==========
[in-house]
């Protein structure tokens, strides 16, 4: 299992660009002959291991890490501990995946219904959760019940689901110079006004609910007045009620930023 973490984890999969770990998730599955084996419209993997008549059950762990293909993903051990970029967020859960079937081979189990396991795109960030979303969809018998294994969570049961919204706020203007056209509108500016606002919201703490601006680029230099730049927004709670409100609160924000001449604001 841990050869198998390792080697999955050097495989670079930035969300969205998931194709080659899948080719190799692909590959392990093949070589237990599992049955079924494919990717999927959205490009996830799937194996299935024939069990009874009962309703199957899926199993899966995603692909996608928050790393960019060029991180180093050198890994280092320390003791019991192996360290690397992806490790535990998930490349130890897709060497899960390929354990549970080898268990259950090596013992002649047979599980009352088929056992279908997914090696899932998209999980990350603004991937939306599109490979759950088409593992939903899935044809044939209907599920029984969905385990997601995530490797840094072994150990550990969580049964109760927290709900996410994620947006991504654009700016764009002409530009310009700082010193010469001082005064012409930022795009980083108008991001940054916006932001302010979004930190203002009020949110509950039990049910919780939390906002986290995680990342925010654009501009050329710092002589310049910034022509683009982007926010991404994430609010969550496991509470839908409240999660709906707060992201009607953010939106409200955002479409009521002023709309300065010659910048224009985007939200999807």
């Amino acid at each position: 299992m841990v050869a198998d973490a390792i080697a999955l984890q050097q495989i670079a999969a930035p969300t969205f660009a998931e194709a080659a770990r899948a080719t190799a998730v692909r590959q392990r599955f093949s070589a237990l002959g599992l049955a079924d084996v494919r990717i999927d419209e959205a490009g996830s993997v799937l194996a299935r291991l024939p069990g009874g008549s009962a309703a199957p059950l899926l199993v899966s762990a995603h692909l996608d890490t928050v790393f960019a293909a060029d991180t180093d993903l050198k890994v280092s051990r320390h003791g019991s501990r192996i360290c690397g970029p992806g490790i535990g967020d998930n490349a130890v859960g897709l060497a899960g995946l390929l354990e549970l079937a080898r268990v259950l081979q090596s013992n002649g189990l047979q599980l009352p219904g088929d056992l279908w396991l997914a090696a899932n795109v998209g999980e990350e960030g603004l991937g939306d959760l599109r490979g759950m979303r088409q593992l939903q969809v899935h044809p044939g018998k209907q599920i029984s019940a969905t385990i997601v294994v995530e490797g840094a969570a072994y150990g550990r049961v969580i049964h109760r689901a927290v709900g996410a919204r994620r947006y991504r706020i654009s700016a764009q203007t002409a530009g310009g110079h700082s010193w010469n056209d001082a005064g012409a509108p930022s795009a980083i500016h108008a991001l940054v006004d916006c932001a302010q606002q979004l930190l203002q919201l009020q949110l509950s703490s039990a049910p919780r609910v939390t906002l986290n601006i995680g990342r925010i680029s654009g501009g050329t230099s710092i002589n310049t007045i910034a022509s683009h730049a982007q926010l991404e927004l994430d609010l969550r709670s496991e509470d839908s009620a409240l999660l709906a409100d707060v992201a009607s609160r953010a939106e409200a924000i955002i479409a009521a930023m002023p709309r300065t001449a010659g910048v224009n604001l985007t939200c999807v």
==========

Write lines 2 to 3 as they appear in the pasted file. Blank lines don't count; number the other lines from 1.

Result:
């Protein structure tokens, strides 16, 4: 299992660009002959291991890490501990995946219904959760019940689901110079006004609910007045009620930023 973490984890999969770990998730599955084996419209993997008549059950762990293909993903051990970029967020859960079937081979189990396991795109960030979303969809018998294994969570049961919204706020203007056209509108500016606002919201703490601006680029230099730049927004709670409100609160924000001449604001 841990050869198998390792080697999955050097495989670079930035969300969205998931194709080659899948080719190799692909590959392990093949070589237990599992049955079924494919990717999927959205490009996830799937194996299935024939069990009874009962309703199957899926199993899966995603692909996608928050790393960019060029991180180093050198890994280092320390003791019991192996360290690397992806490790535990998930490349130890897709060497899960390929354990549970080898268990259950090596013992002649047979599980009352088929056992279908997914090696899932998209999980990350603004991937939306599109490979759950088409593992939903899935044809044939209907599920029984969905385990997601995530490797840094072994150990550990969580049964109760927290709900996410994620947006991504654009700016764009002409530009310009700082010193010469001082005064012409930022795009980083108008991001940054916006932001302010979004930190203002009020949110509950039990049910919780939390906002986290995680990342925010654009501009050329710092002589310049910034022509683009982007926010991404994430609010969550496991509470839908409240999660709906707060992201009607953010939106409200955002479409009521002023709309300065010659910048224009985007939200999807």
């Amino acid at each position: 299992m841990v050869a198998d973490a390792i080697a999955l984890q050097q495989i670079a999969a930035p969300t969205f660009a998931e194709a080659a770990r899948a080719t190799a998730v692909r590959q392990r599955f093949s070589a237990l002959g599992l049955a079924d084996v494919r990717i999927d419209e959205a490009g996830s993997v799937l194996a299935r291991l024939p069990g009874g008549s009962a309703a199957p059950l899926l199993v899966s762990a995603h692909l996608d890490t928050v790393f960019a293909a060029d991180t180093d993903l050198k890994v280092s051990r320390h003791g019991s501990r192996i360290c690397g970029p992806g490790i535990g967020d998930n490349a130890v859960g897709l060497a899960g995946l390929l354990e549970l079937a080898r268990v259950l081979q090596s013992n002649g189990l047979q599980l009352p219904g088929d056992l279908w396991l997914a090696a899932n795109v998209g999980e990350e960030g603004l991937g939306d959760l599109r490979g759950m979303r088409q593992l939903q969809v899935h044809p044939g018998k209907q599920i029984s019940a969905t385990i997601v294994v995530e490797g840094a969570a072994y150990g550990r049961v969580i049964h109760r689901a927290v709900g996410a919204r994620r947006y991504r706020i654009s700016a764009q203007t002409a530009g310009g110079h700082s010193w010469n056209d001082a005064g012409a509108p930022s795009a980083i500016h108008a991001l940054v006004d916006c932001a302010q606002q979004l930190l203002q919201l009020q949110l509950s703490s039990a049910p919780r609910v939390t906002l986290n601006i995680g990342r925010i680029s654009g501009g050329t230099s710092i002589n310049t007045i910034a022509s683009h730049a982007q926010l991404e927004l994430d609010l969550r709670s496991e509470d839908s009620a409240l999660l709906a409100d707060v992201a009607s609160r953010a939106e409200a924000i955002i479409a009521a930023m002023p709309r300065t001449a010659g910048v224009n604001l985007t939200c999807v």